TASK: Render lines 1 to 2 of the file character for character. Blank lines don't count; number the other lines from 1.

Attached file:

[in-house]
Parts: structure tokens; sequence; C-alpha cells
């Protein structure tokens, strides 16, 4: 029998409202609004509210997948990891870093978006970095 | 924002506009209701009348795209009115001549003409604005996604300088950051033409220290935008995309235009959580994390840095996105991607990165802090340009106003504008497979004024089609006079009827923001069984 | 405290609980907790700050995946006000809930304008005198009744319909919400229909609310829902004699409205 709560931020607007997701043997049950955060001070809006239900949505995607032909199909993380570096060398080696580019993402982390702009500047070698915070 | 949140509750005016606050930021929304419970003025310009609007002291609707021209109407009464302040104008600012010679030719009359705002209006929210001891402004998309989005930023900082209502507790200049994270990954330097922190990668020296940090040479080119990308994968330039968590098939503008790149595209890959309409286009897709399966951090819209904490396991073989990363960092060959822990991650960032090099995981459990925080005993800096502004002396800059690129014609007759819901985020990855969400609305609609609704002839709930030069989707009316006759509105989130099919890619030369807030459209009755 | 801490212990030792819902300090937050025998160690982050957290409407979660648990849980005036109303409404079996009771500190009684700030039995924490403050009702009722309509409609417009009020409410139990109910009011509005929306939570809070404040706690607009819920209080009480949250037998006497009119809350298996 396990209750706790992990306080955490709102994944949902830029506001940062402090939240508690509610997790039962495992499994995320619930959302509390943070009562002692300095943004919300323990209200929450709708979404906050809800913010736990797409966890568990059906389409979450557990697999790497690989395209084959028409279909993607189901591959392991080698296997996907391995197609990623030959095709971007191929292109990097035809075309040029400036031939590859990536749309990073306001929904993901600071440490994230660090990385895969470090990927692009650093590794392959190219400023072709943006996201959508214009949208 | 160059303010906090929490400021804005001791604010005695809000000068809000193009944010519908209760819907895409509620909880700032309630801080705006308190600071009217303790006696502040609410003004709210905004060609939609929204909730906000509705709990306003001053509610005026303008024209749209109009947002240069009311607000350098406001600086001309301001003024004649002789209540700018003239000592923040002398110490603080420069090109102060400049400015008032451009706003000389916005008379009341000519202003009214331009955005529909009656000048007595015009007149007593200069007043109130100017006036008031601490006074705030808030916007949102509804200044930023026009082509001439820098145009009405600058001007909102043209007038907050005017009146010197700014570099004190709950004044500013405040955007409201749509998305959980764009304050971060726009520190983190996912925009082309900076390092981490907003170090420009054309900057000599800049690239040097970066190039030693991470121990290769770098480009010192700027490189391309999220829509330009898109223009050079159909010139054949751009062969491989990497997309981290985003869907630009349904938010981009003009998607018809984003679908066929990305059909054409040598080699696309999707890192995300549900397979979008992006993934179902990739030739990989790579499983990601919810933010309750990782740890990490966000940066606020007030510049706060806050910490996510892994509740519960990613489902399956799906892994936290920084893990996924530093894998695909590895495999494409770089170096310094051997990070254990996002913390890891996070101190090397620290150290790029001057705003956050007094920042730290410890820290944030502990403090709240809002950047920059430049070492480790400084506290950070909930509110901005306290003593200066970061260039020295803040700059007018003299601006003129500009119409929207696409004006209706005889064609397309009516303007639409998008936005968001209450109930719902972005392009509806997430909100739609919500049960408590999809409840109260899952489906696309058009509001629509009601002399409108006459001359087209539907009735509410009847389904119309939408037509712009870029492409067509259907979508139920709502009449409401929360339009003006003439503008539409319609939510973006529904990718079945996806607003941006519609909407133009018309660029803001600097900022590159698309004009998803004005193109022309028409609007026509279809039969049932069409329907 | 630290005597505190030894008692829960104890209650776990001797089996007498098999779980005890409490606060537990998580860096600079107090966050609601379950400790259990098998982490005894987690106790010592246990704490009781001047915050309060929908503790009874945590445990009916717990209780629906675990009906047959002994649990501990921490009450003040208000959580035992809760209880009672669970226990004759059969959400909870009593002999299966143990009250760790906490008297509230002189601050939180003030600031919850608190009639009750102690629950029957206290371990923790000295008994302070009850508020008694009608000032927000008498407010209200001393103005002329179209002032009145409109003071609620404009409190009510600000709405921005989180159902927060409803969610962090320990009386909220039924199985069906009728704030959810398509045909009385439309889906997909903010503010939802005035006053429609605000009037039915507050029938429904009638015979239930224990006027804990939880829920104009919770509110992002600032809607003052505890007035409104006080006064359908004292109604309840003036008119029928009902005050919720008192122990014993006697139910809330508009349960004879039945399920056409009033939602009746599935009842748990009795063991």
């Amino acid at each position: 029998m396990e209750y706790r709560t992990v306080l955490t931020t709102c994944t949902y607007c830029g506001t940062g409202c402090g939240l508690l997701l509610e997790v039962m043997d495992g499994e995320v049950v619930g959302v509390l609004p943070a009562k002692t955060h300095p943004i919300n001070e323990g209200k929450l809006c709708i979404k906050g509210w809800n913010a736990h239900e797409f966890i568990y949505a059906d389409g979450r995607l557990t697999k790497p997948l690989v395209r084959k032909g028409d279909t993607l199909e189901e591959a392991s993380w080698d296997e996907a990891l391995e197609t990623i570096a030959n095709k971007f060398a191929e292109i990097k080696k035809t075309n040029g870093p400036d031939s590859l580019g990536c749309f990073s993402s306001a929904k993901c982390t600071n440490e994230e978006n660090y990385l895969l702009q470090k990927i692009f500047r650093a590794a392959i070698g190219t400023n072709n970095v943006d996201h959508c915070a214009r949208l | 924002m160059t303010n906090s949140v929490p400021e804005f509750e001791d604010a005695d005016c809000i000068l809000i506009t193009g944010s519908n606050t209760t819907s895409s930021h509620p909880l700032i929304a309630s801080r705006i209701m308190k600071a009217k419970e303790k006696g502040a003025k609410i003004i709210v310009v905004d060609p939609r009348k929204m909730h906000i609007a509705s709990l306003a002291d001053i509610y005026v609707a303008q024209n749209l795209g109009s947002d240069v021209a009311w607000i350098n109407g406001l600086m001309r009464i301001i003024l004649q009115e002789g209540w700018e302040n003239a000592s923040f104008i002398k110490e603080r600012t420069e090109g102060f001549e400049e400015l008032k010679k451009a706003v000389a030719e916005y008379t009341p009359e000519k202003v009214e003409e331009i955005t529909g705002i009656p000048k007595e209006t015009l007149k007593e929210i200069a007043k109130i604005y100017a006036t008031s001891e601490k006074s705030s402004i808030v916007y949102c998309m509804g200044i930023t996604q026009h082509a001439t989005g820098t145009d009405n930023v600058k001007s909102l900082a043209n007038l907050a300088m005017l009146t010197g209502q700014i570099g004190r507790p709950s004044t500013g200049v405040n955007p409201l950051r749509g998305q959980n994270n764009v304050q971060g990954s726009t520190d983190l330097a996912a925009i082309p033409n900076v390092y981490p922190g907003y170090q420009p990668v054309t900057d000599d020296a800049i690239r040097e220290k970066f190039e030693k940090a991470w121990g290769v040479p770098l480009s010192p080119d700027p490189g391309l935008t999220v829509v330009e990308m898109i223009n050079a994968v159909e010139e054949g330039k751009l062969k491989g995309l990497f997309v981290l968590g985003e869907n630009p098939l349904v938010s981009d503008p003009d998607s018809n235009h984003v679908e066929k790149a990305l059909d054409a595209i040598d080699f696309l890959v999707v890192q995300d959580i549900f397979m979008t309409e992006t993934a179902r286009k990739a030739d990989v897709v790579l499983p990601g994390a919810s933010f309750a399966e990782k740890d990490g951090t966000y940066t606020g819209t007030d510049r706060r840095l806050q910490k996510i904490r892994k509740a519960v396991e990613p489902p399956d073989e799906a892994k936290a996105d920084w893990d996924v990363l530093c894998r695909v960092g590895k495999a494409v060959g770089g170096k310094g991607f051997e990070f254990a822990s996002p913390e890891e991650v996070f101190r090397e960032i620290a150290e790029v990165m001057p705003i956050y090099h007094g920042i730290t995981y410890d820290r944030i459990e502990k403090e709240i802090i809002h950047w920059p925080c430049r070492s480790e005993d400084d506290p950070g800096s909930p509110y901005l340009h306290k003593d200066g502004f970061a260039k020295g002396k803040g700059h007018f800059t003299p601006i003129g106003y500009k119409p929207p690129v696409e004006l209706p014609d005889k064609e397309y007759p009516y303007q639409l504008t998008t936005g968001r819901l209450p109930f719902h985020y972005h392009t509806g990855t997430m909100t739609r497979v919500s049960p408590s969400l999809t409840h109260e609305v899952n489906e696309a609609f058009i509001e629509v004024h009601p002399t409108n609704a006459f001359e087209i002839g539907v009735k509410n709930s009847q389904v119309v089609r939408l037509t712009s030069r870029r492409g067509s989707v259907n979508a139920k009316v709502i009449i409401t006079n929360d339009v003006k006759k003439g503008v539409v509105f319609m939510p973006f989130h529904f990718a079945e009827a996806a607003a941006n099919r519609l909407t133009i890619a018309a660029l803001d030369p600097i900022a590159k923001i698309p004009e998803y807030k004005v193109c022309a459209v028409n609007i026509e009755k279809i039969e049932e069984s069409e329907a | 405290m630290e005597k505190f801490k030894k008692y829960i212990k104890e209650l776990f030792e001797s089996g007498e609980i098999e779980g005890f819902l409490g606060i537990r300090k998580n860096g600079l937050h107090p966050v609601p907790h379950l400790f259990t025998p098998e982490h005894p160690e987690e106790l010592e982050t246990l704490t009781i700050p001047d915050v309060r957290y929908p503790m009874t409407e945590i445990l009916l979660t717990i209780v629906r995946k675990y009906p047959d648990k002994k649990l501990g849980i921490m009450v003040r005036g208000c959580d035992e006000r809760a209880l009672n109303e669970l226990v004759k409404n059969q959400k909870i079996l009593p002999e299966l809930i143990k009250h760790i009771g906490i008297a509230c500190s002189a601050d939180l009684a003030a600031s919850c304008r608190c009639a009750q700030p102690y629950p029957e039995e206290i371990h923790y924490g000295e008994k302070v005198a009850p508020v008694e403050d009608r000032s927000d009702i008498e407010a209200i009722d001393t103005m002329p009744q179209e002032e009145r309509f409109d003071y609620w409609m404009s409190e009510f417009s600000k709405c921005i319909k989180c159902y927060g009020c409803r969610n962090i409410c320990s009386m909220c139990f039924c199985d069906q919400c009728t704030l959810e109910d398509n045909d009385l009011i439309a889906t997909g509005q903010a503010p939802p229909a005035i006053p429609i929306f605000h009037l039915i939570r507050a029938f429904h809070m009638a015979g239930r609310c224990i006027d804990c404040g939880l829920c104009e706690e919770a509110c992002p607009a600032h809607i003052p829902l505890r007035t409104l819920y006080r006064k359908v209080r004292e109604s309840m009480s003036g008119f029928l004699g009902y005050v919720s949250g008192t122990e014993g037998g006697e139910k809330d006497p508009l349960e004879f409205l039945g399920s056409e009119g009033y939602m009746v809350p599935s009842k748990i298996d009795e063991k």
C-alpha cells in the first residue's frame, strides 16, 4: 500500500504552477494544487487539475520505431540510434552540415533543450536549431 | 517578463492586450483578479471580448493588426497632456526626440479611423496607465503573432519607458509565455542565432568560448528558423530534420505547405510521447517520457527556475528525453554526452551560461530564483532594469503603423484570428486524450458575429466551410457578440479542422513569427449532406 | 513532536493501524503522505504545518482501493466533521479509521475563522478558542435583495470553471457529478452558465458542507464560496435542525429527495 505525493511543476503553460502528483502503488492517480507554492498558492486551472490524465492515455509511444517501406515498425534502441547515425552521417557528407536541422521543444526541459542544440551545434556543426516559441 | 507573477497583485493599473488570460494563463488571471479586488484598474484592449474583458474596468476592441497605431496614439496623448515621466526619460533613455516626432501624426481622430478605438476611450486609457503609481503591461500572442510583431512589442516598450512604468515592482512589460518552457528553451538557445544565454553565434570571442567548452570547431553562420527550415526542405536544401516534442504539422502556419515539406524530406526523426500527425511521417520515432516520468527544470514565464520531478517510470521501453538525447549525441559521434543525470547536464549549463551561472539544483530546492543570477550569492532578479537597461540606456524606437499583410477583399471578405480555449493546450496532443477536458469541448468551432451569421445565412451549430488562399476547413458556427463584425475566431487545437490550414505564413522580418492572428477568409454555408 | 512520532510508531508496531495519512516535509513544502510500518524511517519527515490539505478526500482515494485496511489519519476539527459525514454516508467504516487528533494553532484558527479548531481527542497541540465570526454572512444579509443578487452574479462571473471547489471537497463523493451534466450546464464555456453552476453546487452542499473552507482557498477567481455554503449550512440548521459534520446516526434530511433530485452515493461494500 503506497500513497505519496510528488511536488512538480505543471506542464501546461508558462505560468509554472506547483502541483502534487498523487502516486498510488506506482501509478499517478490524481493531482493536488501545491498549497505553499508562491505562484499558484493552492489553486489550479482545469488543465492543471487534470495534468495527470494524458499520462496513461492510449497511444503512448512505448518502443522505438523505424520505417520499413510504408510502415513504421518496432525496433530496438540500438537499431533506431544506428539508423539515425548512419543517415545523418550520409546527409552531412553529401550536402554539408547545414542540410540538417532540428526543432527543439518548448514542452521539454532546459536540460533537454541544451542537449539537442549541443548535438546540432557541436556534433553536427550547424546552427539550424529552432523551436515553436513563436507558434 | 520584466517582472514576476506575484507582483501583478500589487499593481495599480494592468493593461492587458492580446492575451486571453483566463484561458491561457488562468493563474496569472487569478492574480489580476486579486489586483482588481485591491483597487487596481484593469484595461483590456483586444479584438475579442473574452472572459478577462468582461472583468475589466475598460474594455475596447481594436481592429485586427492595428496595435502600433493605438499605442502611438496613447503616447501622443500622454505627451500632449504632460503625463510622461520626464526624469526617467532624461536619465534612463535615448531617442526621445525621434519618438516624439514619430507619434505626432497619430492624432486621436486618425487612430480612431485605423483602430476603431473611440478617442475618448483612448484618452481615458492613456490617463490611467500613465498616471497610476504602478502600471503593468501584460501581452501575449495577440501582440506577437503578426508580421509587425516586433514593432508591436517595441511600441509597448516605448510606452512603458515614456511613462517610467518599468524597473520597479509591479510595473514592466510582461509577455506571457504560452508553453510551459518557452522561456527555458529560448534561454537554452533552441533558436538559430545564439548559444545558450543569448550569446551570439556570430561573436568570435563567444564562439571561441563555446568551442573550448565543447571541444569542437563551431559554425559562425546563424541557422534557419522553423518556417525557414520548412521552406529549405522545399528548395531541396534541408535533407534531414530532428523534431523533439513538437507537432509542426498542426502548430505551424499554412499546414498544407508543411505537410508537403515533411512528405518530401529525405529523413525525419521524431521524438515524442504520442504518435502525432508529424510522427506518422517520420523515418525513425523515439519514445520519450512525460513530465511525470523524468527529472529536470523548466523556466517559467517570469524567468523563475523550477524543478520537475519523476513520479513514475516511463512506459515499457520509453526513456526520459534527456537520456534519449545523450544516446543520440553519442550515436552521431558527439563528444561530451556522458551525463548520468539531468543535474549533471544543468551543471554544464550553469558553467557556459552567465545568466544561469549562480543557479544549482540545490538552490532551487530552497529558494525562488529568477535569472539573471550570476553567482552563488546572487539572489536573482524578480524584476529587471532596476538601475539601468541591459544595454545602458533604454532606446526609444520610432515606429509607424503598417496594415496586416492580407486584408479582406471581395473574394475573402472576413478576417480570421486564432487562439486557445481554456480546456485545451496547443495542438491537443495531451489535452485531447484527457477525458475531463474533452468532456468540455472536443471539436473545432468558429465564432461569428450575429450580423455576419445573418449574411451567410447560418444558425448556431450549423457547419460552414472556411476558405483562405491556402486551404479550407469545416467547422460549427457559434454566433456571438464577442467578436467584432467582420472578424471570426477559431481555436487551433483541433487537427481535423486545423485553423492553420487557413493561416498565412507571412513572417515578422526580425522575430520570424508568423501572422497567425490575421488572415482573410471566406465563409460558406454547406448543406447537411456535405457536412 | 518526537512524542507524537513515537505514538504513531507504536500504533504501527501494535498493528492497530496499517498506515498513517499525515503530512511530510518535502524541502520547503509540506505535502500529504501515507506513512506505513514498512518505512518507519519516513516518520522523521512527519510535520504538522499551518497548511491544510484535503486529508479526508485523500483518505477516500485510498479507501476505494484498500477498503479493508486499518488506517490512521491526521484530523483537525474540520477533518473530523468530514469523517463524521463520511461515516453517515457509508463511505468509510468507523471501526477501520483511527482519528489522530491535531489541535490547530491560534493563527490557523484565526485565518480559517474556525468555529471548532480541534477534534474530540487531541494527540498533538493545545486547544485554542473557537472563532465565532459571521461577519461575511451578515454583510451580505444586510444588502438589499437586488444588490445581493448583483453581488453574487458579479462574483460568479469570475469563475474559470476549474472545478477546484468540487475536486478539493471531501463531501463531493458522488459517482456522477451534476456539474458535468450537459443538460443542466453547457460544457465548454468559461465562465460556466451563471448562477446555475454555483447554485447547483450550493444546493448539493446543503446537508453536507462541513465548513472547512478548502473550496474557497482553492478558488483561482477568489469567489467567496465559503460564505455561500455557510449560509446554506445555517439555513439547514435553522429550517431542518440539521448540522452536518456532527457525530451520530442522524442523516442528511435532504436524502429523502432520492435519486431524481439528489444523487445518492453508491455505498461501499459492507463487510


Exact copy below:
[in-house]
Parts: structure tokens; sequence; C-alpha cells